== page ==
"Among Jews the term "son of man" was not used as the specific title of the Messiah. The New Testament expression ὅ ὑιὸς τοῦ ἀνθρόπου is a translation of the Aramaic "bar nasha," and as such could have been understood only as the substitute for a personal pronoun, or as emphasizing the human qualities of those to whom it is applied. That the term does not appear in any of the epistles ascribed to Paul is significant."[7]

"In the Gospels the title occurs eighty-one times. Most of the recent writers (among them being II. Lietzmann) have come to the conclusion that Jesus, speaking Aramaic, could never have designated himself as the "son of man" in a Messianic, mystic sense, because the Aramaic term never implied this meaning."[7]

In the Hebrew of Genesis 13:16, the word translated as בר אנוש (son of man) was איש (man).

Christianity[edit]

The Son of man with a sword among the seven lampstands, in John's vision, from the Bamberg Apocalypse, 11th century.

In the Koine Greek of the New Testament, the term "the son of man" is invariably "ὁ υἱὸς τοὺ ἀνθρώπου", which might be rendered more literally "the son of the human being".

The expression "the Son of Man" occurs 81 times in the four Canonical gospels, and is used only in the sayings of Jesus.[2] However, the use of the definite article in "the Son of Man" in the gospels is novel, and before its use there, there are no records of its use in any of the surviving Greek documents of antiquity.[2]

For centuries, the Christological perspective on Son of Man has been a natural counterpart to that of Son of God and just as Son of God affirms the divinity of Jesus, in many cases Son of man affirms his humanity.[9]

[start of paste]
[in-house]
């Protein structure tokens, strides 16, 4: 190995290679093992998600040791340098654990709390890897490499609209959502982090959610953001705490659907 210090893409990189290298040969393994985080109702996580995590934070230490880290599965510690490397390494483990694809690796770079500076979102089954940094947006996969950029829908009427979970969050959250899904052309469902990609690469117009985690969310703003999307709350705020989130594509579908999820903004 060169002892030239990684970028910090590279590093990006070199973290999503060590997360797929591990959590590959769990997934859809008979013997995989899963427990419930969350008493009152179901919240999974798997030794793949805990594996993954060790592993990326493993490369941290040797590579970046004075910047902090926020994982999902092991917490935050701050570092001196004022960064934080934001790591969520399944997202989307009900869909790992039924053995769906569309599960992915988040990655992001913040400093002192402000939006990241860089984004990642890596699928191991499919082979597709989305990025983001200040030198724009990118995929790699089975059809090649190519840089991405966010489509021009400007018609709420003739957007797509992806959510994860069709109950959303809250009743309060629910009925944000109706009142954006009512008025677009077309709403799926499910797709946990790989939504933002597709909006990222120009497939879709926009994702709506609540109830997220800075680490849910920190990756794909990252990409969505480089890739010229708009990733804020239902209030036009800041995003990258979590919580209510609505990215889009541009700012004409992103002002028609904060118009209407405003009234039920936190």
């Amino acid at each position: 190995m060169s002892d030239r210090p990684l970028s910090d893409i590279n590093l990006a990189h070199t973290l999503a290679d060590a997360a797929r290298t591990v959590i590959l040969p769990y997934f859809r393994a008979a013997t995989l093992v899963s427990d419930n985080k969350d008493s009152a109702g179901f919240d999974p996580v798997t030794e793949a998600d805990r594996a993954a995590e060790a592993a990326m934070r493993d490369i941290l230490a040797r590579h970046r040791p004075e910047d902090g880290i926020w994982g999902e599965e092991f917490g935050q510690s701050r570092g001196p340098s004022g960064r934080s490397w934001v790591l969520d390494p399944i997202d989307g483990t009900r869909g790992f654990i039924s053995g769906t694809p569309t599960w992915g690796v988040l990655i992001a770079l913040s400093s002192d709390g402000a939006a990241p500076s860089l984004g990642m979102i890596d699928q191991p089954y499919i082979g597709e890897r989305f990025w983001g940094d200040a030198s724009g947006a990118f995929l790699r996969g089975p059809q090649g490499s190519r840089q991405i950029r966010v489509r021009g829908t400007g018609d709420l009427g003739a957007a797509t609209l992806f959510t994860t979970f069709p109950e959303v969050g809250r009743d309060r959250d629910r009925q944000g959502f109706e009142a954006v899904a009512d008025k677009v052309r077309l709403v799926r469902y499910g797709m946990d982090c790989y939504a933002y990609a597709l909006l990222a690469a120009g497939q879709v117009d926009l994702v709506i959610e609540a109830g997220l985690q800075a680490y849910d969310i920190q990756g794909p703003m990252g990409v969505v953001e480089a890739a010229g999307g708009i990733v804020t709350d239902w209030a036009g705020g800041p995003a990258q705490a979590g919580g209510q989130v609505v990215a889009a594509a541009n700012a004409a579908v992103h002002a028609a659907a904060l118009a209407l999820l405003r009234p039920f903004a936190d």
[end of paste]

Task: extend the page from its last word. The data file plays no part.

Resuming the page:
However, while the profession of Jesus as the Son of God has been an essential element of Christian creeds since the Apostolic age, such professions do not apply to Son of Man and the proclamation of Jesus as the Son of Man has never been an article of faith in Christianity.[4]

Although Son of Man is a distinct from Son of God, some gospel passages equate them in some cases, e.g. in Mark 14:61, during the Sanhedrin trial of Jesus when the high priest asked Jesus: "Are you the Messiah, the Son of the Blessed one?" Jesus responded "I am: and you shall see the Son of man sitting at the right hand of Power, and coming with the clouds of heaven.".[10][11]

James D. G. Dunn and separately Delbert Burkett state that the interpretation of the use of "the Son of Man" in the New Testament is a prime example of the limits of biblical interpretation in that after 150 years of debate no consensus on the issue has emerged.[5][6]

In Daniel 7:13-14 a vision is expressed and in the christological interpretation of the vision given later, this figure represents "the saints of the Most High" (Dan 7:16-18, 21-22, 25-27).[12] This may also have led to the idea of "'the son of man'," an eschatological Messianic figure, within sectarian Judaism.

Apocrypha[edit]

The phrase "Son of Man" appears in the Book of Parables, the second section of the Ethiopic Book of Enoch (1 En. 37-71), a Second Temple Jewish text probably composed around the turn of the era.[13][page needed] Here the phrase is used in reference to an eschatological protagonist with heavenly attributions, who is also called “Righteous One,” “Chosen One,” and “Messiah”. This character was expected to preside over the final judgment, pronouncing the sentence against the unrighteous and the sinners (1 En. 61:8-9) and delivering them “to the angels for the punishment “ (1 En. 62:11). He was also supposed to be worshipped by the “kings and the mighty,” (1 En. 62:9), identified throughout the entire Book of Parables with the wicked, who would ask for his mercy during the eschatological judgment. The ending of the Book of Parables, which some scholars view as a later addition, claims that the "Son of Man" is Enoch himself.[14][page needed]

As no evidence of the Book of Parables resurfaced among the Dead Sea Scrolls, Jozef Milik suggested in 1976 that the document could be a later Christian text,[15][page needed] but this hypothesis is now rejected by most specialists.[16] The third meeting of the Enoch seminar at Camaldoli in 2005 was entirely devoted to academic discussion on the Messiah "Son of Man" in the Book of Parables of Enoch.[17][page needed]

The first known use of "The Son of Man" as a title in Jewish writings comes from the book of 1 Enoch and its use played a role in the early Christian understanding and use of the title.[18]

Letters of John of Dalyatha[edit]

This is further illustrated within the letters of John of Dalyatha, from the eighth century CE;[19] where the author is describing a vision: